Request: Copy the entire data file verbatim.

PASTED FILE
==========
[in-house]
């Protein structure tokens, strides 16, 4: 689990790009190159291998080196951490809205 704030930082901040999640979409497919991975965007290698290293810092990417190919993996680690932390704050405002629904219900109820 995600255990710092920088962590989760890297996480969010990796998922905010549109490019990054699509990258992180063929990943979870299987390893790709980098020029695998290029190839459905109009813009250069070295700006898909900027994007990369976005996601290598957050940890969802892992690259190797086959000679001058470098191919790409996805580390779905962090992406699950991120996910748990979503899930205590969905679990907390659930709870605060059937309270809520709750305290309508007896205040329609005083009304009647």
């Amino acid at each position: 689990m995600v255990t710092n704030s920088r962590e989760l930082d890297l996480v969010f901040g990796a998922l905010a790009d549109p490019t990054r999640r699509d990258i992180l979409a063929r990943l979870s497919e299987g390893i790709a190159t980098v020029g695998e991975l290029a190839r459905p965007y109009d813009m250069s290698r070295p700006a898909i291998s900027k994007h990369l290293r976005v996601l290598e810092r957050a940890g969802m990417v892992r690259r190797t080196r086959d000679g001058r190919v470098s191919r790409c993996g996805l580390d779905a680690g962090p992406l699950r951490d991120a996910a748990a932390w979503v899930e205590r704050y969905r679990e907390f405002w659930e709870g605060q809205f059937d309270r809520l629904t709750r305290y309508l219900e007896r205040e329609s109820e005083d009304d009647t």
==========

[in-house]
């Protein structure tokens, strides 16, 4: 689990790009190159291998080196951490809205 704030930082901040999640979409497919991975965007290698290293810092990417190919993996680690932390704050405002629904219900109820 995600255990710092920088962590989760890297996480969010990796998922905010549109490019990054699509990258992180063929990943979870299987390893790709980098020029695998290029190839459905109009813009250069070295700006898909900027994007990369976005996601290598957050940890969802892992690259190797086959000679001058470098191919790409996805580390779905962090992406699950991120996910748990979503899930205590969905679990907390659930709870605060059937309270809520709750305290309508007896205040329609005083009304009647």
């Amino acid at each position: 689990m995600v255990t710092n704030s920088r962590e989760l930082d890297l996480v969010f901040g990796a998922l905010a790009d549109p490019t990054r999640r699509d990258i992180l979409a063929r990943l979870s497919e299987g390893i790709a190159t980098v020029g695998e991975l290029a190839r459905p965007y109009d813009m250069s290698r070295p700006a898909i291998s900027k994007h990369l290293r976005v996601l290598e810092r957050a940890g969802m990417v892992r690259r190797t080196r086959d000679g001058r190919v470098s191919r790409c993996g996805l580390d779905a680690g962090p992406l699950r951490d991120a996910a748990a932390w979503v899930e205590r704050y969905r679990e907390f405002w659930e709870g605060q809205f059937d309270r809520l629904t709750r305290y309508l219900e007896r205040e329609s109820e005083d009304d009647t």